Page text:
Yemen tightens security around embassies, airport

SANAA: Security has been ratcheted up around the airport and foreign embassies in Sanaa, Yemeni officials said today, amid fears of strikes by an Al-Qaeda branch linked to a botched attack on a US airliner.

The measures come as US authorities announced intensifying airport security checks on passengers travelling from or via 14 "terror linked" countries, including Yemen.

The US and British embassies in Sanaa remained shut today after closing their doors

a day earlier for what they said were reasons of security, officials said.

Yemeni officials, asking not to be named, told AFP security had been tightened outside the American and British missions as well as around other foreign missions in the capital.

The US embassy on Sunday said it was closing its doors in response to "ongoing threats by Al-Qaeda in the Arabian Peninsula to attack American interests in Yemen." Britain followed suit, with a spokeswoman for the Foreign Office in London confirming its Sanaa embassy had been closed "for security reasons." US President Barack Obama has accused the Yemen-based AQAP of arming and training a Nigerian accused of trying to blow up a Detroit-bound Northwest Airlines jet on Christmas Day.

AQAP claimed responsibility for the failed attack and called for strikes on embassies in Yemen.

A Yemeni security official told AFP that police measures "were intensified" on the road to the airport "following the closure of the US embassy." "These measures are preventive in case of any attacks by Al-Qaeda in the country, mainly as the road to Sanaa airport is vital," he told AFP requesting anonymity. Security had already been tight around the US embassy, which was the target of a car bomb in September 2008 that killed 19 people outside the complex.

Obama's counter-terrorism advisor John Brennan warned Sunday of possible attacks by Al-Qaeda in Yemen.

"There are indications that Al-Qaeda is planning to carry out an attack against (a) target inside of Sanaa, possibly our embassy," he said.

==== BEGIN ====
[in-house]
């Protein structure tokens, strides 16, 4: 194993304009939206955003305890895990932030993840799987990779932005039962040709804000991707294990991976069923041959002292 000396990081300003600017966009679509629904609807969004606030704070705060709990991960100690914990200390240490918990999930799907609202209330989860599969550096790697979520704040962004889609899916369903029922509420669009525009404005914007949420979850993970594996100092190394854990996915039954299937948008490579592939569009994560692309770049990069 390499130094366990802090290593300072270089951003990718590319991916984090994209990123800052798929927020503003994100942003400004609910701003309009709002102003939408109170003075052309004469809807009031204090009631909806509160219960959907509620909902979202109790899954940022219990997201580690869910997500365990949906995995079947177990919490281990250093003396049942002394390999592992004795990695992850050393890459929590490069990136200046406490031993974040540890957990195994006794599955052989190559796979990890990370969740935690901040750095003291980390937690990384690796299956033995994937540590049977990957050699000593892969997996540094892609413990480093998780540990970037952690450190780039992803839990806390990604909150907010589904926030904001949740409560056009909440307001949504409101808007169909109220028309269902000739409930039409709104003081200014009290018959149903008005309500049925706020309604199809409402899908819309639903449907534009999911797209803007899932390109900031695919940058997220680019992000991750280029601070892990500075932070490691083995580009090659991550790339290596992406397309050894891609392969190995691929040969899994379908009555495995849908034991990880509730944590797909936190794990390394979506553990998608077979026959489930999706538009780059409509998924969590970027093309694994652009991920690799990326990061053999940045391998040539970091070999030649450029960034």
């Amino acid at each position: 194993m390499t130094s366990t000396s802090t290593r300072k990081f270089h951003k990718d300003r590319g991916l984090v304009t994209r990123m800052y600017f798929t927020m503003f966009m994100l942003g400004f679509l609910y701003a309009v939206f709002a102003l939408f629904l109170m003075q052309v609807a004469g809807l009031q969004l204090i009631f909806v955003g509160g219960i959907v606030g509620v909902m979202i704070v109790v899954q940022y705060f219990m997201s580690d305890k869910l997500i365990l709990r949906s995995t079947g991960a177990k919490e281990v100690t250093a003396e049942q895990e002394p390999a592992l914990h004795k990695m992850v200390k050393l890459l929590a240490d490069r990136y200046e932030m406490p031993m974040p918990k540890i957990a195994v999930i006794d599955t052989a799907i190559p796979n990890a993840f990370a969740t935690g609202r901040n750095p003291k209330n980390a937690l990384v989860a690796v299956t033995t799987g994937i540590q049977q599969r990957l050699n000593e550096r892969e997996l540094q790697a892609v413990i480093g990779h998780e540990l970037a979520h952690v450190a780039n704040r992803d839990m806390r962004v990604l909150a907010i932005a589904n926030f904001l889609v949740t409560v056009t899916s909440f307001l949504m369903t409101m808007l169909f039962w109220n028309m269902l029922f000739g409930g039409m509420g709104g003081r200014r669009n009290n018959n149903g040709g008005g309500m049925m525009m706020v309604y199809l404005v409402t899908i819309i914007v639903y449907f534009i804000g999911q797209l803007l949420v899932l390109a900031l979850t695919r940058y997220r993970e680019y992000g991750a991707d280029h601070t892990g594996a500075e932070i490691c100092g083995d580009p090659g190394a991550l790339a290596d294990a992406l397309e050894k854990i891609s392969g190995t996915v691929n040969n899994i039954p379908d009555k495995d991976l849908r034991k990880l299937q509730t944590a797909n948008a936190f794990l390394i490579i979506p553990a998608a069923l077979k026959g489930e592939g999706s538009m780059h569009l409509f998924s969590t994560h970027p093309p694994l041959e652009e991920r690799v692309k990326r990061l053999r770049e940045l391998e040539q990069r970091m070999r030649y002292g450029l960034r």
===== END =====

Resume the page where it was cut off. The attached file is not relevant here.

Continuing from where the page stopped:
Washington's Transport Security Administration said on Sunday that all passengers flying into the United States from abroad will be subject to random screening or so-called "threat-based" screens.

It further mandated that "every individual flying into the US from anywhere in the world travelling from or through nations that are state sponsors of terrorism or other countries of interest will be required to go through enhanced screening." Among the affected countries are Yemen, Cuba, Iran, Sudan, Syria Afghanistan, Libya, Nigeria, Pakistan and Somalia.

Fears of an attack in Yemen grew after AQAP urged Muslims to attack Western targets in the impoverished Arabian Peninsula country after claiming the thwarted airline attack.

Japan, France shut embassies

TOKYO: Japan suspended consular services at its embassy in Yemen on Monday, amid fears of attacks by

an Al-Qaeda branch linked to a botched attack on a US airliner, the Japanese foreign ministry said.

The US and British embassies in Sanaa have been shut since Sunday for what they said were reasons of security, officials in the Yemeni capital said Monday.

"We have shut the consular service section at the Japanese embassy, where Yemeni people come to apply

for visas," said Yukiya Hamamoto, an official at the foreign ministry's Middle East section.

"I understand that otherwise the embassy is conducting business as usual

inside," he added.

France too has closed its embassy in Yemen, the French foreign ministry said in Paris on Monday.

Two Qaeda suspects killed

DUBAI: Yemen security forces killed two suspected Al-Qaeda members and wounded three others on Monday in a clash north of the capital.

Security forces hunting suspected Al-Qaeda member Mohammed al-Hanq clashed with his bodyguards near Arhab, 40 km north of Sanaa between Al Hanq and Beit Boussan villages, the source told AFP. Two of Hanq's group, his son and his nephew, were killed and three were wounded, while he managed to escape, the source added.